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Rehabilitation Improves Smell in Total Laryngectomy Patients

NEW YORK (Reuters Health) Apr 05 - An odor rehabilitation technique called the Nasal Airflow-Inducing Maneuver (NAIM) can improve smell and taste in patients who have undergone total laryngectomy, according to the results of a Swedish study.

The disconnection of the upper and lower airways that occurs with total laryngectomy results in a slew of problems, one of the most common being a loss of normal olfaction and taste. Until recently, however, relatively little clinical attention has been paid to these disturbances.

A few methods of improving smell have been proposed, but the techniques have been unproven or impractical for every day use, according to the report in the Archives of Otolaryngology: Head and Neck Surgery.

With NAIM, also known as the "polite yawning" technique, the patient is instructed to make an extended yawning movement, while keeping the mouth closed and lowering the jaw. This is intended to create negative pressure that draws air into the nose, allowing odorous substances to reach the olfactory epithelium. Rapid repetition of the technique apparently improves its effectiveness.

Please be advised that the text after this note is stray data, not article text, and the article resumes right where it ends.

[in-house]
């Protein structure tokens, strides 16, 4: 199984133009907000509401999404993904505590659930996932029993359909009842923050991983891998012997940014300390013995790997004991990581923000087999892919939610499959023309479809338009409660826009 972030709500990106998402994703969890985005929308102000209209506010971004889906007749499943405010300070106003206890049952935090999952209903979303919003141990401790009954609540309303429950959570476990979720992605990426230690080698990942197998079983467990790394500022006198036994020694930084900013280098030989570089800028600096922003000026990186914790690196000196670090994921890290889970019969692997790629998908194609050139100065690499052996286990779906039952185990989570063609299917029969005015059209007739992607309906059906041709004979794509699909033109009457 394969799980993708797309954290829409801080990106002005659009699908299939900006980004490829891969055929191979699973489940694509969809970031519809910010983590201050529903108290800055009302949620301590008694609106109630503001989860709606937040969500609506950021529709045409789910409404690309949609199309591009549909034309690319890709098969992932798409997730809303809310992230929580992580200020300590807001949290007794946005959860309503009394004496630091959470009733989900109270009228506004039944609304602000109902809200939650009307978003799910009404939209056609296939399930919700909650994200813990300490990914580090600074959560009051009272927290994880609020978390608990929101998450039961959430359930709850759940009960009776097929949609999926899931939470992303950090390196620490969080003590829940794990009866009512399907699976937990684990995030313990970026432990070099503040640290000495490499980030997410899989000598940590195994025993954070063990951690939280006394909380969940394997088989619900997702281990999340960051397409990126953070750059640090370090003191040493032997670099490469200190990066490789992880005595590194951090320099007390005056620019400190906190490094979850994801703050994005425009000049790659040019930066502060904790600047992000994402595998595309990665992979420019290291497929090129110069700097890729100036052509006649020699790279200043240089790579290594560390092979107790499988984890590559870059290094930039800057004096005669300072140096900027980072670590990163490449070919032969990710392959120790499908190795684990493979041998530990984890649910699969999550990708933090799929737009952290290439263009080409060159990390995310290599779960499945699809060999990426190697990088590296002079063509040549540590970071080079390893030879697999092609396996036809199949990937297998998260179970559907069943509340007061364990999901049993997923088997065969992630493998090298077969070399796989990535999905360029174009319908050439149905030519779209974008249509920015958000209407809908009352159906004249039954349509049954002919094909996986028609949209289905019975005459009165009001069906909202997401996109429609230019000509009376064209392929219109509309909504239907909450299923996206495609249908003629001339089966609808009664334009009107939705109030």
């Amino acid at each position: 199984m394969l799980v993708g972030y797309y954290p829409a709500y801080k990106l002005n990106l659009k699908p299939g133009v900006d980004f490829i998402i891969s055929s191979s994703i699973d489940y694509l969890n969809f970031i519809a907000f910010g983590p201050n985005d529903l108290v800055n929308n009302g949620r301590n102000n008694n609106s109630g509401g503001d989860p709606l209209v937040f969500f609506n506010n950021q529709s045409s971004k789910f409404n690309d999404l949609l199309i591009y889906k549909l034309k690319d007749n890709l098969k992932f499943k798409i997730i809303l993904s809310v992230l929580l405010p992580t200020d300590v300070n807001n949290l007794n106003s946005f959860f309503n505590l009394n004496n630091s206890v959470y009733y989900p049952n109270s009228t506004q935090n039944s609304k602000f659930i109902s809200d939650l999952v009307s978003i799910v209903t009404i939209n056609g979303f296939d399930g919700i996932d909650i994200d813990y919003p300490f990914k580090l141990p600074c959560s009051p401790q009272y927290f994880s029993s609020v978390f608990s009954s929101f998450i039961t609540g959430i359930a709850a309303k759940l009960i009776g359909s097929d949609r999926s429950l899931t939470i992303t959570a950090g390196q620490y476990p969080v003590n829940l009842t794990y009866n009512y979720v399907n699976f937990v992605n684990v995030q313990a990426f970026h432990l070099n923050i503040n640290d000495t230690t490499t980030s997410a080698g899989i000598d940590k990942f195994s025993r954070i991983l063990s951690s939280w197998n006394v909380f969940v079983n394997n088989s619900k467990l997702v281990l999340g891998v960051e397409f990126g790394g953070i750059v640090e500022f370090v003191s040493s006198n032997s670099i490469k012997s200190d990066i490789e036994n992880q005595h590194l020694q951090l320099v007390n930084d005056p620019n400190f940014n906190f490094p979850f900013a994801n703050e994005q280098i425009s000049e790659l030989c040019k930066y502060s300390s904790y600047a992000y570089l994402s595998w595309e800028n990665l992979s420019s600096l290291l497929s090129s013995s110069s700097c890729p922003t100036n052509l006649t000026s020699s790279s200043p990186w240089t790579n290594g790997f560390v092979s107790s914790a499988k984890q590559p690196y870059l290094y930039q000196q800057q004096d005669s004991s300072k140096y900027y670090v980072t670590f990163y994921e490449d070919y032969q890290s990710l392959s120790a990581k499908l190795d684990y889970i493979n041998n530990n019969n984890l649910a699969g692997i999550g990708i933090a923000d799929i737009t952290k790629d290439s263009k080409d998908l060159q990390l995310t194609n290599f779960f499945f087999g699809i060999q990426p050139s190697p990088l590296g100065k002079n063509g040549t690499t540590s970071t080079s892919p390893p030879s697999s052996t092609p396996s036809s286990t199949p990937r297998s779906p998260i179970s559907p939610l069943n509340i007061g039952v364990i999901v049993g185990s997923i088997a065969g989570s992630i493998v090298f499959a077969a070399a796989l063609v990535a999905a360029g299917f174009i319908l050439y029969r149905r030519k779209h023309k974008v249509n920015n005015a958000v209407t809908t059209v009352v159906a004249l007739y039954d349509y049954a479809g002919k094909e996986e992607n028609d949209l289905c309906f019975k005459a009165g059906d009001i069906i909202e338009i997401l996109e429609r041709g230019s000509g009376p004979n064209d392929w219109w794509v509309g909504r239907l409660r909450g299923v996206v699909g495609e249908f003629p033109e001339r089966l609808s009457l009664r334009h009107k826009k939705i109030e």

In the present study, Dr. Caterina Finizia, from Sahlgrenska University Hospital in Molndal, Sweden, and colleagues assessed the efficacy of NAIM in 24 patients who underwent laryngectomy. The subjects were instructed in NAIM by speech therapists during three sessions over 6 weeks.

At baseline, 14 of the patients had anosmia, 4 hyposmia, and 6 normosmia, the report indicates. Thirteen of the 18 patients with impaired olfaction experienced improvements with NAIM.

Seven of the 14 anosmic patients had some sense of smell restored after just one NAIM training session, the authors note.

"The NAIM rehabilitation method is easy to learn and rapidly improves the capacity to smell and taste," the researchers state. "We recommend that olfactory and gustatory rehabilitation be incorporated into routine rehabilitation program for patients with laryngectomy," Dr. Finizia's team concludes.

Arch Otolaryngol Head Neck Surg 2006;132:301-306.
Visit American Society of Clinical Oncology to see original article

 

 

 

 

 

 

 

 

 

 

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